Top women unite at Parliament House to ‘talk straight’

Campaigns and Advocacy, Media Releases article written on the 19 Feb 2009

Women from all sides of politics will sit down with 88 Aboriginal and Torres Straight Islander women from around the country to talk about the issues facing indigenous communities in an historic national summit held by international aid agency Oxfam Australia at Parliament House on Friday 27 February.
The summit will be held in the same week that Prime Minister Kevin Rudd is due to hand down the first report card into progress on closing the gap between indigenous and non-indigenous Australians.
Indigenous Affairs Minister Jenny Macklin and Deputy Leader of the Opposition Julie Bishop will both speak at the summit, together with Olympic Gold Medallist and health advocate Nova Peris OAM, and actress Georgie Parker. Performing will be singer Ruby Hunter – the first Aboriginal woman to record an album – Indigenous actress Ursula Yovich, who starred in Australia, and former ARIA winner Clare Bowditch.
Governor-General Quentin Bryce will host a reception for the Aboriginal and Torres Strait Islander women at Government House on Thursday.
Straight Talk will give participants – from Geraldton in WA to Bateman’s Bay in NSW, from the Torres Strait’s Banu Island to Launceston – an opportunity to meet with female Federal parliamentarians to find ways to work together to improve the lives of indigenous people.
Fifty-seven-year-old Christine Egan of Adelaide, a member of the Stolen Generations, has spent most of her career in social justice and women’s issues.
She is a cast member of Sista Act – Women of Country, a group that developed an act about the 1967 referendum which was performed at the Adelaide Fringe Festival two years ago and now is used as an educational tool.
“I am a strong advocate of policy being developed from the grass roots up, not from policy makers down; it’s so important for community members to have a voice on those government programs which will ultimately have an impact on their community and family,” she said.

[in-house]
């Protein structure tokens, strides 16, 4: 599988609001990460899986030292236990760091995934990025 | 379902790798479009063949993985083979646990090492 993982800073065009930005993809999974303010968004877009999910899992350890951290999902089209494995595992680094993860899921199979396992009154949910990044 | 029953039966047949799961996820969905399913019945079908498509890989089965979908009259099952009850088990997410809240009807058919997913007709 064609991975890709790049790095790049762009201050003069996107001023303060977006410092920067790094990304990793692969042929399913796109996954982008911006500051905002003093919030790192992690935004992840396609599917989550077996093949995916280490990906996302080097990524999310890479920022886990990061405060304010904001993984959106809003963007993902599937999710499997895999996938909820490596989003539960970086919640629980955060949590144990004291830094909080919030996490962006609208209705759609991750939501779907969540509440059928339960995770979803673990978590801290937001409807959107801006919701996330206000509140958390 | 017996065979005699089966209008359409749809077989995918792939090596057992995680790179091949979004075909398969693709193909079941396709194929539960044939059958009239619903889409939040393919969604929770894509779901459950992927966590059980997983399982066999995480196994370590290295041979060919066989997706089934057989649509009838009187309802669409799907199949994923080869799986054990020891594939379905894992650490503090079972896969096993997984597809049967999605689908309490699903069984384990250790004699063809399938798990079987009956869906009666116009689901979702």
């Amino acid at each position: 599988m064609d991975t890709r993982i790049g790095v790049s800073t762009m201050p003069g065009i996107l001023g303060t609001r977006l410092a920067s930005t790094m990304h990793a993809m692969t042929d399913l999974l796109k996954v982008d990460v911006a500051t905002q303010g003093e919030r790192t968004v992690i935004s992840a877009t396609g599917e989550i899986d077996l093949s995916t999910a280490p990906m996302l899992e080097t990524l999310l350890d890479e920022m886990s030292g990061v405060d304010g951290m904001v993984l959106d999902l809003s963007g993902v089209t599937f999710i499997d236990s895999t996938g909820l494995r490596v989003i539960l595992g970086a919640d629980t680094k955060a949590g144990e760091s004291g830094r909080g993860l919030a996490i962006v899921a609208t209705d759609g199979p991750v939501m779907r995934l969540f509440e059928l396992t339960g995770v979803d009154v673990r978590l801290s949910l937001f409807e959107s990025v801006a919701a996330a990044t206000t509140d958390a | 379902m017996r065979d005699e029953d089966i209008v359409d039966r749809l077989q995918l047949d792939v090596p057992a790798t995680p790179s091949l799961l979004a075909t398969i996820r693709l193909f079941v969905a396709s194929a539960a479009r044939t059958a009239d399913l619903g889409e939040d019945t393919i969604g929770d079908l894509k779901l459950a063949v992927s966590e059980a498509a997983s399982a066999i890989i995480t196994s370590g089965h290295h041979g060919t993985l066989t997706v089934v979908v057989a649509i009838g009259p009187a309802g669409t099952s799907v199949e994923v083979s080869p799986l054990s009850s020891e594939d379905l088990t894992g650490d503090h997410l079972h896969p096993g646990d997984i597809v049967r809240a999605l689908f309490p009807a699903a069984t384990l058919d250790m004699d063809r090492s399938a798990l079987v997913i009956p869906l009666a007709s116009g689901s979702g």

NSW participants include bush tucker chef Sheree Drylie from Taree, who says “we need educated, strong, caring indigenous women to step up and lead the next generation forward.”
Meanwhile, 29-year-old Kalinda Griffiths of Darwin, a research assistant at the Menzies School of Health, began her career in Indigenous health because of the constant issues affecting her family – stroke, heart disease and suicide – and wants to learn how better to communicate with policy makers.
Oxfam Australia summit coordinator Jo Pride said participants ranged in age from 18 to 77 and all brought with them different stories of hope, hardship and resilience from across the country and the generations.
“Some of these women have completed multiple university degrees; some of them never had the opportunity to continue past primary school. Most of them are mothers; some of them were taken away from their mothers as part of the Stolen Generations,” Ms Pride said.
“All of them are hard-working, determined and committed to finding solutions for their communities and all of them are excited about meeting and working with women in Parliament.”
Oxfam Australia has worked with Aboriginal and Torres Strait Islander communities for 30 years in the areas of health, youth and self-determination.
Ms Pride said through Oxfam Australia’s work in 26 countries, the organisation had seen time and time again women’s ability to work with each other across traditional, cultural and political boundaries.
“We’ve seen many examples of women coming together to bring about change – from women parliamentarians in Malawi to warring tribes in the highlands of Papua New Guinea,” Ms Pride said.
10% of participants are Torres Strait Islanders. 19% come from remote locations, 32% from major cities, 26% from inner regional locations and 23% from outer regional locations. There are 3 participants from the ACT, 27 from NSW, 5 from NT, 18 from Qld, 10 from SA, 3 from TAS, 11 from VIC and 11 from WA.

For interviews with participants or Jo Pride, please contact Laurelle Keough at Oxfam Australia on 0409 960 100 or